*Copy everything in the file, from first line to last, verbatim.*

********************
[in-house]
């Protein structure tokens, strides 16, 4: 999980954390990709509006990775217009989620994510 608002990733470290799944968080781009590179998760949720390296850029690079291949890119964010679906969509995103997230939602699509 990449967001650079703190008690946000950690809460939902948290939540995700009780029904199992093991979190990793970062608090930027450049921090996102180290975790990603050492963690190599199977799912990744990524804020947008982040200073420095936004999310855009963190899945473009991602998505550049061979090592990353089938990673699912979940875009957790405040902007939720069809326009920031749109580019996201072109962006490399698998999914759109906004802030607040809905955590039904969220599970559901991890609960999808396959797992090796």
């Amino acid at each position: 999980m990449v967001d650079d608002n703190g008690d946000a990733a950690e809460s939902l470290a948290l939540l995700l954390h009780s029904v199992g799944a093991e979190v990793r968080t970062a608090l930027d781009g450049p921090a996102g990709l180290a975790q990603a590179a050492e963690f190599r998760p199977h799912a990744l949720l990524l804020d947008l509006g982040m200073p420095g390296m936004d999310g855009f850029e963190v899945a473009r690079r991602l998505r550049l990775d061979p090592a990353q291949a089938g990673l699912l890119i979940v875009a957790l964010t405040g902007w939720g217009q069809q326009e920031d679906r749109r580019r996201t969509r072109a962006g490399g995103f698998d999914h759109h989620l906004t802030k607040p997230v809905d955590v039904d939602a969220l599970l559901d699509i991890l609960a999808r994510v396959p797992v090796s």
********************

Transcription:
[in-house]
């Protein structure tokens, strides 16, 4: 999980954390990709509006990775217009989620994510 608002990733470290799944968080781009590179998760949720390296850029690079291949890119964010679906969509995103997230939602699509 990449967001650079703190008690946000950690809460939902948290939540995700009780029904199992093991979190990793970062608090930027450049921090996102180290975790990603050492963690190599199977799912990744990524804020947008982040200073420095936004999310855009963190899945473009991602998505550049061979090592990353089938990673699912979940875009957790405040902007939720069809326009920031749109580019996201072109962006490399698998999914759109906004802030607040809905955590039904969220599970559901991890609960999808396959797992090796």
């Amino acid at each position: 999980m990449v967001d650079d608002n703190g008690d946000a990733a950690e809460s939902l470290a948290l939540l995700l954390h009780s029904v199992g799944a093991e979190v990793r968080t970062a608090l930027d781009g450049p921090a996102g990709l180290a975790q990603a590179a050492e963690f190599r998760p199977h799912a990744l949720l990524l804020d947008l509006g982040m200073p420095g390296m936004d999310g855009f850029e963190v899945a473009r690079r991602l998505r550049l990775d061979p090592a990353q291949a089938g990673l699912l890119i979940v875009a957790l964010t405040g902007w939720g217009q069809q326009e920031d679906r749109r580019r996201t969509r072109a962006g490399g995103f698998d999914h759109h989620l906004t802030k607040p997230v809905d955590v039904d939602a969220l599970l559901d699509i991890l609960a999808r994510v396959p797992v090796s």